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November 2, 2013 | By Jason Song
Willie Wenzlau assembled the potential future of the Art Center College of Design's photography program in front of him one recent afternoon: a leaf he plucked off a tree, a piece of plywood and a shot glass full of an amber liquid resembling Jack Daniels. His iPhone stayed in his pocket. "Digital images are inherently less interesting just because everyone does it," said the 22-year-old photography student. He brushed some of the liquid on the wood, one step in developing photos using platinum, a technique that was last widely used before World War I. "When someone sees something like this, it'll hold their attention longer because it catches them off-guard," Wenzlau said.
October 3, 2013 | By The Times editorial board
Once they place a suspect under arrest, police in many parts of this country are allowed to search the contents of his or her mobile phone - including text messages, photos, video files and contacts - without a warrant. These searches can expose a wealth of personal detail that was inconceivable to the Supreme Court 40 years ago when it gave officers wide latitude to search people and their effects when taking them into custody. It's time for the court to adapt its doctrine to new technology.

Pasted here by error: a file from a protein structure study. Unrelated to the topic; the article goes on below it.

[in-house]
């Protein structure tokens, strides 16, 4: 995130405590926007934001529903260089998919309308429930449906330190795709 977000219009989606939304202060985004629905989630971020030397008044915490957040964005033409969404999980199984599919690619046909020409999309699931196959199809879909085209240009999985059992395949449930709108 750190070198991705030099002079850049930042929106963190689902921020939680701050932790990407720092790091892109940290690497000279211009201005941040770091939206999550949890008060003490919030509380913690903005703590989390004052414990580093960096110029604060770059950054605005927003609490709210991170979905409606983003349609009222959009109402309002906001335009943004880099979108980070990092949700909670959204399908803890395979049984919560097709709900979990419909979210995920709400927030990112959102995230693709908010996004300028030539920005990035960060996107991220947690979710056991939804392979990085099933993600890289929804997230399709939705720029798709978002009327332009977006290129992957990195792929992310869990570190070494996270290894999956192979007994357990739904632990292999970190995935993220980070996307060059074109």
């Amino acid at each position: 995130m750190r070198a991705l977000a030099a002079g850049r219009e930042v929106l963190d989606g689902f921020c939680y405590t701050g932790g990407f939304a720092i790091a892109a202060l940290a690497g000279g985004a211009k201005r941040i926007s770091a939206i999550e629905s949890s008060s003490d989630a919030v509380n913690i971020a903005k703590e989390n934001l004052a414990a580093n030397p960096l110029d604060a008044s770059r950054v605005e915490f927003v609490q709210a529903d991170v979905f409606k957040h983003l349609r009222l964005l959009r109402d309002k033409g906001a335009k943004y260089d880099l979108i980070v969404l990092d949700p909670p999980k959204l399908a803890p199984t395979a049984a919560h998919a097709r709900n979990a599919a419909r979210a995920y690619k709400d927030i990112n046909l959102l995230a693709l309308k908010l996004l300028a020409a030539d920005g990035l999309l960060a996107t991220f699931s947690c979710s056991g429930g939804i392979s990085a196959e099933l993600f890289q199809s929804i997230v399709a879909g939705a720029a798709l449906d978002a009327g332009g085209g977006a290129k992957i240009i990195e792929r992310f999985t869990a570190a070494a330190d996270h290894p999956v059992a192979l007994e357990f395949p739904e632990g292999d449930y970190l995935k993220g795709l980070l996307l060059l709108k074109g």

September 18, 2013 | By Alexei Koseff
G. Wayne Clough, who announced Wednesday that he will step down as the head of the Smithsonian Institution in October 2014, arrived at the museums at a time when it was threatened by scandals and a crumbling infrastructure. Clough, a civil engineer and former president of the Georgia Institute of Technology, joined the Smithsonian in July 2008. He has worked to bring the 167-year-old museums and research institution, which receive more than 30 million visitors per year, into the modern era. His predecessor as secretary, banker Lawrence M. Small, had resigned the previous year after it was revealed that he was using Smithsonian money to fund private travel and buy expensive gifts.
September 7, 2013